Computer Terms

By Michael Finley, American Reporter Technology Writer

ST. PAUL -- I was touring a development site for a major technology firm
last week.  Suddenly, as if to mock the power of all the machines stacked
everywhere, nature called.  I ducked into an employee-only area, looking for
a rest room.  Instead I found a bulletin board, with a memo on it that was
so intriguing that I had to pocket it and retype it here for you:



As you know, we upgrade our product offerings very frequently.  It is
important that we remember to upgrade the meaning of industry phrases.
Attached are phrases which we will continue to use this selling season,
along with their new meanings.  This bulletin includes nuances as recent as
March, 1996.

* Data backup recommended.

   Used to mean:  "Our technical people are good enough to detect bugs but
                   not fix them."

   Now means   :  "Our legal people had a good long look at our technical

* Debugged in beta tests by over 100,000 power users.

   Used to mean: "Before we gave strangers a first glimpse of our product,
                  we showed it to people who already knew us and valued our

   Now means   :  "Now that we've alienated people we know, it's your turn."

* DOS-free.

   Used to mean:  "You won't need DOS to launch this operating system."

   Now means   :  "You can't get to DOS now if your life depends on it."

* Double your disk space -- or better.

   Used to mean:  "You can improve your hard disk capacity up to 300%."

   Now means   :  "Once your data is permanently scrozzled, your new
                   capacity is virtually unlimited."

* Easy installation.

   Used to mean:  "Your repairman can stick this in your system for
                   about $30."

   Now means   :  "Your repairman can stick this in your system for about
                   $30, plus another $50 to fix the mess you made trying
                   to do it yourself."

* Help is just a phone call away.

   Used to mean:  "Our tech support is available 24 hours, offering fresh
                   advice from flesh-and-blood experts."

   Now means   :  "They were still alive when you dialed."

* Incredible productivity tool.

   Used to mean:  "One person will be doing the work of 20 with this

   Now means   :  "You're one of the 19."

* Industry standard.
   Used to mean:  "Our protocol is so accepted, everyone else copies us."

   Now means   :  "Improvement on this product ground to a halt five
                   years ago, and are we glad."

* Legacy system.

   Used to mean:  "The mainframe your organization spent $28 million for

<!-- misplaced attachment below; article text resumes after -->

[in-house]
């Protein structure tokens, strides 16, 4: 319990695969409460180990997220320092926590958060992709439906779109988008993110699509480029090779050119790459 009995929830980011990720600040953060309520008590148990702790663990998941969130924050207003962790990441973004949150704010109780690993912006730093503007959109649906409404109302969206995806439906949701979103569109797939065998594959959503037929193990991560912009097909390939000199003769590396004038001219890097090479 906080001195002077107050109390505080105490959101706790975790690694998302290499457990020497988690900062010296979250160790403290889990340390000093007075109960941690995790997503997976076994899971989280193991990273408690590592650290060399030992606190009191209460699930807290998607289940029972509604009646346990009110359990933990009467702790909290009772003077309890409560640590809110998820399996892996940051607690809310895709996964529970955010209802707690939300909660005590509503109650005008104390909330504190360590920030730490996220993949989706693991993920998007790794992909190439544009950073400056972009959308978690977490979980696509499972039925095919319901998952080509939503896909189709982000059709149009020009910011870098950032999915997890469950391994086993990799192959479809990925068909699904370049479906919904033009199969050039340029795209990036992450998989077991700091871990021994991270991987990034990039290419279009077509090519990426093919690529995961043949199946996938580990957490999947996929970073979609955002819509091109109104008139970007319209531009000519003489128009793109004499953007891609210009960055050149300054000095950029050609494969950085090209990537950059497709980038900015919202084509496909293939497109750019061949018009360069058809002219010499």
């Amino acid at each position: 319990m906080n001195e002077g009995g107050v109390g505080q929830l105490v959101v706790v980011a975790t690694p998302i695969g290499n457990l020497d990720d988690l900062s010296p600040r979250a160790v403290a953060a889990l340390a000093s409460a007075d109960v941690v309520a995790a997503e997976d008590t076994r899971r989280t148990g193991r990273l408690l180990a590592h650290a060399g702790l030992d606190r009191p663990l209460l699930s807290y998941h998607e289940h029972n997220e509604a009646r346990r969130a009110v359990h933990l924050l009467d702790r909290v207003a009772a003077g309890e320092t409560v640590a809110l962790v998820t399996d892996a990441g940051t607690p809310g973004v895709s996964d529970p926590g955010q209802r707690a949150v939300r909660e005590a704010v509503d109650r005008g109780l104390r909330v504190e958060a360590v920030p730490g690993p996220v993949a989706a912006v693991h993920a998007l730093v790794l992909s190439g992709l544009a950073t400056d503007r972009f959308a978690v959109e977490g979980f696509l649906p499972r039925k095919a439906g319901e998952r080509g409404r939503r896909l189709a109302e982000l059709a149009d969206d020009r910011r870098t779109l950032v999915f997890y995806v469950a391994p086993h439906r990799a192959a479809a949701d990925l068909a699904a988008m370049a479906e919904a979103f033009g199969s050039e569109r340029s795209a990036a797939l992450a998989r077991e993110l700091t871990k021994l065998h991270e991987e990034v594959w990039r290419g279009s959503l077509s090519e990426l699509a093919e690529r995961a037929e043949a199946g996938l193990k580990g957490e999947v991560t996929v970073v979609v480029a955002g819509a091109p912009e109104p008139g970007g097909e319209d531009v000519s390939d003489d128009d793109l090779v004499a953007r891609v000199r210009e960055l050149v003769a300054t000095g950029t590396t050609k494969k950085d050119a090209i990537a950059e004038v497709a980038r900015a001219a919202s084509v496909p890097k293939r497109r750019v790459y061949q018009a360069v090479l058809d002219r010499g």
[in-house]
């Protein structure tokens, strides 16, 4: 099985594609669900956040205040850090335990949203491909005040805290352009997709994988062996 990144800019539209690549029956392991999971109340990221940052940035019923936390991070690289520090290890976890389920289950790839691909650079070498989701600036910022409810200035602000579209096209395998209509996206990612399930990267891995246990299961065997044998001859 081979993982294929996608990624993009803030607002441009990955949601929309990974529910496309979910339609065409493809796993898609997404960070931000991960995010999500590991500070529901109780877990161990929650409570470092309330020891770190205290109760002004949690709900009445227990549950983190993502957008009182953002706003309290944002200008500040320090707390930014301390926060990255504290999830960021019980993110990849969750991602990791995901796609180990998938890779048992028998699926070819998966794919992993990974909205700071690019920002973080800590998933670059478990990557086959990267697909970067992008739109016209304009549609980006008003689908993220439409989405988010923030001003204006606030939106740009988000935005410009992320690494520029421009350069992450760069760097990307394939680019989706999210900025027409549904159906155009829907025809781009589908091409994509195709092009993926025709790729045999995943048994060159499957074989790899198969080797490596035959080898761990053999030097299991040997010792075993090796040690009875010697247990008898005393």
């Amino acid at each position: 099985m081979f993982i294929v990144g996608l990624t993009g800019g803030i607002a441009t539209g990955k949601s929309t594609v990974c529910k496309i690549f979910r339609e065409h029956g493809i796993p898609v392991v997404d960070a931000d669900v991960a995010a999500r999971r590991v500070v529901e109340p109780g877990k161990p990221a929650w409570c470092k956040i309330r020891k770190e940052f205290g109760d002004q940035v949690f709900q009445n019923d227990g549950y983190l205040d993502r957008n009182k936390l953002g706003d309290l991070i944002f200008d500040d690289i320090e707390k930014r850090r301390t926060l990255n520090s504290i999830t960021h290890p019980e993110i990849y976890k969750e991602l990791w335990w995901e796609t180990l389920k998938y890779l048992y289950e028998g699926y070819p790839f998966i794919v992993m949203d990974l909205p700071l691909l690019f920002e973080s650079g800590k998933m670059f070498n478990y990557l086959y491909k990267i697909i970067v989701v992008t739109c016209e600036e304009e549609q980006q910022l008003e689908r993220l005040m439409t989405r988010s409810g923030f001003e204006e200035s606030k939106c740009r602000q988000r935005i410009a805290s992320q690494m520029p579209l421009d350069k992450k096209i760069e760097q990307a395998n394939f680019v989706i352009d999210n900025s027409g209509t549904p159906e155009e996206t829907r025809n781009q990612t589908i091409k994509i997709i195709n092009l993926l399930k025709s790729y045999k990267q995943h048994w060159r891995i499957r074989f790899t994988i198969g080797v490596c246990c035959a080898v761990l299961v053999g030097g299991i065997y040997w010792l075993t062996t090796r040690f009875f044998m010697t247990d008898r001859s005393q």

six years ago, confident of 20 years of pumped-up
                   data muscle."

   Now means   :  "Landfill."

* Major upgrade.

   Used to mean:  "We think we can convince you you can't live with a
                   two-year-old interface."

   Now means   :  "No new user with multiple brain cells is going to
                   spend money for this, so we're targeting people who
                   are perfectly happy with the product the way it is."

* Modest memory requirements.

   Used to mean:  "We're too modest to tell you what the actual
                   requirements are."

   Now means   :  "We've lost track of what the actual requirements are."

* Multimedia-ready.

   Used to mean:  "We found out you need cartoons to understand anything."

   Now means   :  "We can now annoy your every sense but smell, and
                   we're working on that."

* Our trained technical support staff is manning the phones to serve you.

   Used to mean:  "Both of them."

   Now means   :  "Ed."

* PC Journal Product of the Year!

   Used to mean:  "Amazing how well advertisers do in these competitions."

   Now means:  "Of course, that was years ago."

* Powerful challenge to Microsoft.

   Used to mean:  "We're trying to make two killings, one before Microsoft
                   knows we exist, and another when they buy us out."

   Now means   :  "Please don't hurt us."

* Real time.

   Used to mean:  "Denoting information that is true right now, as distinct
                   from aging data posted at regular intervals."

   Now means   :  "Denotes higher cost for fresh data; short for real bad

* Reengineering.

   Used to mean:  "We know you have more money."

   Now means   :  "What about collectibles and coins?"

* Reliability is our middle name.

   Used to mean:  "You don't want to know our first and last names."

   Now means   :  "We stand behind our products -- well behind them."

* Requires minimal maintenance.

   Used to mean:  "At a minimum this requires lots of maintenance."

   Now means   :  "There's not much you can do by yourself to keep
                   this thing up and running."

* Revised release date.

   Used to mean:  "We're sorry we did not meet last year's shipping

   Now means   :  "We're not sorry we did not meet last year's
                   shipping schedule."

* Robust.

   Used to mean:  "We dropped your system from the door of a rail car
                   and the green light still came on."

   Now means   :  "We haven't dropped it yet."

* Screamer.

   Used to mean:  "This machine can process instructions way faster
                   than your operating system can provide them."

   Now means   :  "May require Windows 95 to prevent overheating."

* Superhighway speed bump.

   Used to mean:  "The scary high-tech future that you must master or

   Now means   :  "Your grave marker."

* Upgrade.

   Used to mean:  "Shame on us."

   Now means   :  "Shame on you."

* Virtual reality.

   Used to mean:  "A mind-twisting dimension where you are besieged
                   by blood-sucking monsters."

   Now means   :  "You needed that job, didn't you?"

Thanks to Sebastian for this contribution

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This message was sent on 21 Nov 1996